Chessbase Online: Quick opponent preparation

by Albert Silver
12/23/2011 – In many, if not most, of today’s tournaments, demanding fewer and faster rounds, the chances are you will play more than one round a day, and quality opponent preparation may seem an impossible task. However, with an Android smartphone, internet access, and the new Chessbase Online app, you really have all you need. Learn how in this How-To guide by Albert Silver.

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Chessbase Online: Quick opponent preparation

By Albert Silver

In many, if not most, of today’s tournaments, demanding faster and fewer rounds, the chances are you will play more than one round a day and professional quality opponent preparation may seem an impossible task. Of course, you could lug around a laptop, but for most players this is impractical and onerous.

That said, with an Android smartphone, any kind of internet access (it can be slow as snails and still get the job done) and the new Chessbase Online for Android app, you really have all you need. The following article will show you how you can use it to quickly prepare against opponents, and enter the game feeling ready to face their prized opening weapons.

The screenshots are all taken from my 3-inch, low-resolution (320 x 480) mobile phone, to show you don’t need a large screen or fancy hardware.

If you need to manually connect to the internet, be sure to do so first. Upon loading the program, you are presented with the home screen. Since the subject is opponent preparation, let’s click on the Search Games icon, though the Search function will do the job just as well.

All roads lead to Rome, or in this case to search options

In this case, I’ll take GM Simon Williams and simulate discovering I am to play him as White. I'll also simulate (fantasize) that this will somehow protect me from his grandmasterfulness.

Although this is a screenshot, it is worth mentioning that
this is originally a three-inch image.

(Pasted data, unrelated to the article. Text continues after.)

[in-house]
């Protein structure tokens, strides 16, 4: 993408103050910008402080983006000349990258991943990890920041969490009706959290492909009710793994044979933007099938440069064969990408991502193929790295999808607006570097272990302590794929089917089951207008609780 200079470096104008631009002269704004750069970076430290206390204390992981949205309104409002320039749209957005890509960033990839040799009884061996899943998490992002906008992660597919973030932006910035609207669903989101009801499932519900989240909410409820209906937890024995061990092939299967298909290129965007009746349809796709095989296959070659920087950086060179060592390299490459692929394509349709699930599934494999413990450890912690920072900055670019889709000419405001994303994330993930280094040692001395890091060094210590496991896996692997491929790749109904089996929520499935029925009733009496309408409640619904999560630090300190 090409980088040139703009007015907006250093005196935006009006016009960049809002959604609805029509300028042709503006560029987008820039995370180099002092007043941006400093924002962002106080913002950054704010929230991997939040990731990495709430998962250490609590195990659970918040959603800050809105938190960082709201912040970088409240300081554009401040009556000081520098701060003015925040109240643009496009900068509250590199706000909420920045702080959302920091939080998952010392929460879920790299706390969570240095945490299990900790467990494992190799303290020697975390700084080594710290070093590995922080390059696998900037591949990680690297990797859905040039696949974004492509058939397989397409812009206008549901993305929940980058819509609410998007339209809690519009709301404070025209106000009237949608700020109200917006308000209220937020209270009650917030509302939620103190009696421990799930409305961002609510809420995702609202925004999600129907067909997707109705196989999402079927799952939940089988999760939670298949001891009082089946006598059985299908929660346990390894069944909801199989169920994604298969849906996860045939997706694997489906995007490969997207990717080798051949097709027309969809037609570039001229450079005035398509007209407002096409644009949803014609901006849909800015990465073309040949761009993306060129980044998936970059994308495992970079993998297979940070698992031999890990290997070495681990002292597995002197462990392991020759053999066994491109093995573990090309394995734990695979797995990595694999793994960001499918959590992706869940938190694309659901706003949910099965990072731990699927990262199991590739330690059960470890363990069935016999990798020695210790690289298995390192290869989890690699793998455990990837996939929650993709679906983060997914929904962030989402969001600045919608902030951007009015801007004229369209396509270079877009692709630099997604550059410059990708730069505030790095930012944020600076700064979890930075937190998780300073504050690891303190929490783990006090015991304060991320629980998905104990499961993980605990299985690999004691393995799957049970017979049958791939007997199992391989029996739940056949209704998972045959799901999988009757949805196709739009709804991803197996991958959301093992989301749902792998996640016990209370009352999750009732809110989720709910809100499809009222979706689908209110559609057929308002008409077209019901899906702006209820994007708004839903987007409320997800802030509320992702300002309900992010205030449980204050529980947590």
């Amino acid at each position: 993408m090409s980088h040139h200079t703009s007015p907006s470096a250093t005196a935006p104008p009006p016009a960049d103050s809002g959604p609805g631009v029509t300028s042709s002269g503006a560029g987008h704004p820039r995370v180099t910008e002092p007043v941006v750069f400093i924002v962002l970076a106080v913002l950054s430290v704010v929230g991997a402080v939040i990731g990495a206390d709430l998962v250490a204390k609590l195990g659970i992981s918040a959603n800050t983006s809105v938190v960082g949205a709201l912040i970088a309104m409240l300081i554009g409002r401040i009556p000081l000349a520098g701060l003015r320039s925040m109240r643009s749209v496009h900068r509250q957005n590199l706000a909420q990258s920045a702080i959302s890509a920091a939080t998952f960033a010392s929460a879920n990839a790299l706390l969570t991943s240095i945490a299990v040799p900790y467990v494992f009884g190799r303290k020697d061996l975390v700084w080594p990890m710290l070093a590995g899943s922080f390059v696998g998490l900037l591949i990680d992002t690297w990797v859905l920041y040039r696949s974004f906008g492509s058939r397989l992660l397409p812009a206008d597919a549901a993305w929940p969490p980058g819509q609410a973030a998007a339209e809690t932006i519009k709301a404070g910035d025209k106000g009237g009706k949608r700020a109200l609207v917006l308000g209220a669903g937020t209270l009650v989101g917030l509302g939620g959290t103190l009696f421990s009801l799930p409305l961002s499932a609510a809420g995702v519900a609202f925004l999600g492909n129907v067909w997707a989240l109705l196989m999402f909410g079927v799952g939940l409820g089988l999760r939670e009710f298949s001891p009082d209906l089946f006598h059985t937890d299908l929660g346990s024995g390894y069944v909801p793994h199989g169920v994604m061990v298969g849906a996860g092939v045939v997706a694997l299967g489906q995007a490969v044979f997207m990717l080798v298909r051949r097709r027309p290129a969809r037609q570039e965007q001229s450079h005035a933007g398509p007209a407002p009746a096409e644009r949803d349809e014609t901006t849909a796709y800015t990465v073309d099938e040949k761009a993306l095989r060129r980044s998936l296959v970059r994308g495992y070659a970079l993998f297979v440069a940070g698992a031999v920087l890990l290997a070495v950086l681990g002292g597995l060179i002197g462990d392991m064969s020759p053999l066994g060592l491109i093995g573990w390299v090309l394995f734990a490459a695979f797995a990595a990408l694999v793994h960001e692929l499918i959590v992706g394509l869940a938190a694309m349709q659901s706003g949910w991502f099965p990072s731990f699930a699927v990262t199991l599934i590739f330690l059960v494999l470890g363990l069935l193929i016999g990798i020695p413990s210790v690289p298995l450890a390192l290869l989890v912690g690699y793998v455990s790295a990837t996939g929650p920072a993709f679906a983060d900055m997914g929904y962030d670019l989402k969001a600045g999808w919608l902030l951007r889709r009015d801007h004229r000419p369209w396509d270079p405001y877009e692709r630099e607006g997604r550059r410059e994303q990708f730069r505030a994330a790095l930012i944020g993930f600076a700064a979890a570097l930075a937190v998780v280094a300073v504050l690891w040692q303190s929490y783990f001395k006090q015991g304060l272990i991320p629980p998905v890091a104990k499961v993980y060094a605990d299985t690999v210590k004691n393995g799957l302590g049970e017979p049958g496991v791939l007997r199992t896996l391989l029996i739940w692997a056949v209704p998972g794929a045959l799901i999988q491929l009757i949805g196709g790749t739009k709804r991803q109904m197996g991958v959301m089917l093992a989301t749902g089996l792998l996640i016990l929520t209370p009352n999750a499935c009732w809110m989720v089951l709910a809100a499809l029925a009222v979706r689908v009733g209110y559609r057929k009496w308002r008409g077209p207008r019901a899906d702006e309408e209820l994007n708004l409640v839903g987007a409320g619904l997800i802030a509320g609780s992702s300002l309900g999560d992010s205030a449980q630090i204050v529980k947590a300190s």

After searching his name and the year, I am shown a list of his games, but unfiltered. Since I play 1.e4, and have no idea what he replies with, let’s filter by color to only see his games as Black. To do this, just press on any of the games in the list, and keep it pressed for a couple of seconds before letting go. A small menu will appear. For our purposes, let’s click on Filter Black.

Choose any game and press on it for at least two to three seconds before letting go
to see the extra filter.

The list now shows only games with Black played in 2011. Atfer playing through several of his games, at least the openings, it is clear he plays the French Defense quite a bit, and the occasional 1…c5. In at least one of them, after 1.e4 c5 2.c3, he replied 2…e6 against IM Sam Collins and after 3.d4 transposed into a French with 3...d5.
Ok, let’s keep it simple, and get ready to face the French. Since Collins won his game, let’s see how the opening went. The opening is a bit of an unknown after his choice of 4.exd5, so a bit of help from the database statistics would be welcome.

The move played is not the overwhelming favorite

It is no surprise that 4.e5, transposing to the French Advance is the most popular reply, but it may also be what my opponent will be best prepared for, so let’s stick with Collins’s choice. We play through their choices, watching the statistics, until 11.Bg5. Stats may not be perfect, but its record is only 46%, compared to the more popular 11.Re1 with 59%.

11.Re1 seems like a better choice

Ok, we may have something now. After, the line goes either 11…Bg4, so we check it and the top choices. We can go back using the arrow buttons, and check the other options such as 11…Nf5 by clicking on them in the menu. If you get lost in the lines, you can click on the notation icon (see diagram above), and see the notation, including all the variations that have been looked at. One can continue to use the arrow buttons or one can just click on the moves directly in the notation. To see the stats of a move, click on the stats button again.

In landscape mode (screen is sidewards) the board may be smaller, but the notation
pane is larger.
One can jump to a position just by clicking on the move, and then press
the stats button at the top... instantly see the statistics of the position.

By now, we have managed to see what our opponent has been playing this year, and prepare something specifically against him. Granted, statistics are far from perfect, and won’t tell you the secrets behind the openings as an instructional work would, but ultimately it is far better than entering a game blind and praying your opponent plays one of your pet lines.

One final tip: do not check up on this in the bathroom, especially if you are in the last round and have already secured your IM norm.

Copyright ChessBase

Born in the US, he grew up in Paris, France, where he completed his Baccalaureat, and after college moved to Rio de Janeiro, Brazil. He had a peak rating of 2240 FIDE, and was a key designer of Chess Assistant 6. In 2010 he joined the ChessBase family as an editor and writer at ChessBase News. He is also a passionate photographer with work appearing in numerous publications, and the content creator of the YouTube channel, Chess & Tech.


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